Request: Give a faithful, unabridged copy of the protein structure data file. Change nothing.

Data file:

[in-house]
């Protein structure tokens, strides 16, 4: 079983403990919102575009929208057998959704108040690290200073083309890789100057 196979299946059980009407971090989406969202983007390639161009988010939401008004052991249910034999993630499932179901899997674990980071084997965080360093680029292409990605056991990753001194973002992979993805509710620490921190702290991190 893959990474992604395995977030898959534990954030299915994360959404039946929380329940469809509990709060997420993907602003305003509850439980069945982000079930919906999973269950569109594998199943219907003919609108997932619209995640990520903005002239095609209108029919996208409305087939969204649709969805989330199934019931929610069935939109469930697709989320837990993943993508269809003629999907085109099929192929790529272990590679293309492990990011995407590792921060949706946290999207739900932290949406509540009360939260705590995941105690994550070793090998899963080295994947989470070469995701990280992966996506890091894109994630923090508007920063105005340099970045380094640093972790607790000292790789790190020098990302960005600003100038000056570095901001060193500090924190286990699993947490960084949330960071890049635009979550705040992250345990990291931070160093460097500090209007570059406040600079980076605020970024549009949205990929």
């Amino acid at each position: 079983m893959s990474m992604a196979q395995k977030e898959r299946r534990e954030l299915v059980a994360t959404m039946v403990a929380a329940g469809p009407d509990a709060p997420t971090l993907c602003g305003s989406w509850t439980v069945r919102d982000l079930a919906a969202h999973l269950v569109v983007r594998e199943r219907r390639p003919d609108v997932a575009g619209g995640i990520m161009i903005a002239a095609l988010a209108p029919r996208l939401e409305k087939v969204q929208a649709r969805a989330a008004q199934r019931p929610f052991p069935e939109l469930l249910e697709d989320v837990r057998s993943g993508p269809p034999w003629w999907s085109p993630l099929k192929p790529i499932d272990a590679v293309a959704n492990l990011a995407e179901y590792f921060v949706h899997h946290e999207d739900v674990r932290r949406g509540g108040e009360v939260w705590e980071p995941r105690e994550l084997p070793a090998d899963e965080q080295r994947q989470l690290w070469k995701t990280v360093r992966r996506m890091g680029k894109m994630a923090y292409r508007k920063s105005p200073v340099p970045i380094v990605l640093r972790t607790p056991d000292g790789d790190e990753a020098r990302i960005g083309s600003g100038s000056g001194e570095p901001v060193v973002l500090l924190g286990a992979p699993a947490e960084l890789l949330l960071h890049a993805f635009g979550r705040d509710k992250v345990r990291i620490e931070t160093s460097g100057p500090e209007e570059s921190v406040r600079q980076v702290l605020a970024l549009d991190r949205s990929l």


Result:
[in-house]
């Protein structure tokens, strides 16, 4: 079983403990919102575009929208057998959704108040690290200073083309890789100057 196979299946059980009407971090989406969202983007390639161009988010939401008004052991249910034999993630499932179901899997674990980071084997965080360093680029292409990605056991990753001194973002992979993805509710620490921190702290991190 893959990474992604395995977030898959534990954030299915994360959404039946929380329940469809509990709060997420993907602003305003509850439980069945982000079930919906999973269950569109594998199943219907003919609108997932619209995640990520903005002239095609209108029919996208409305087939969204649709969805989330199934019931929610069935939109469930697709989320837990993943993508269809003629999907085109099929192929790529272990590679293309492990990011995407590792921060949706946290999207739900932290949406509540009360939260705590995941105690994550070793090998899963080295994947989470070469995701990280992966996506890091894109994630923090508007920063105005340099970045380094640093972790607790000292790789790190020098990302960005600003100038000056570095901001060193500090924190286990699993947490960084949330960071890049635009979550705040992250345990990291931070160093460097500090209007570059406040600079980076605020970024549009949205990929």
């Amino acid at each position: 079983m893959s990474m992604a196979q395995k977030e898959r299946r534990e954030l299915v059980a994360t959404m039946v403990a929380a329940g469809p009407d509990a709060p997420t971090l993907c602003g305003s989406w509850t439980v069945r919102d982000l079930a919906a969202h999973l269950v569109v983007r594998e199943r219907r390639p003919d609108v997932a575009g619209g995640i990520m161009i903005a002239a095609l988010a209108p029919r996208l939401e409305k087939v969204q929208a649709r969805a989330a008004q199934r019931p929610f052991p069935e939109l469930l249910e697709d989320v837990r057998s993943g993508p269809p034999w003629w999907s085109p993630l099929k192929p790529i499932d272990a590679v293309a959704n492990l990011a995407e179901y590792f921060v949706h899997h946290e999207d739900v674990r932290r949406g509540g108040e009360v939260w705590e980071p995941r105690e994550l084997p070793a090998d899963e965080q080295r994947q989470l690290w070469k995701t990280v360093r992966r996506m890091g680029k894109m994630a923090y292409r508007k920063s105005p200073v340099p970045i380094v990605l640093r972790t607790p056991d000292g790789d790190e990753a020098r990302i960005g083309s600003g100038s000056g001194e570095p901001v060193v973002l500090l924190g286990a992979p699993a947490e960084l890789l949330l960071h890049a993805f635009g979550r705040d509710k992250v345990r990291i620490e931070t160093s460097g100057p500090e209007e570059s921190v406040r600079q980076v702290l605020a970024l549009d991190r949205s990929l």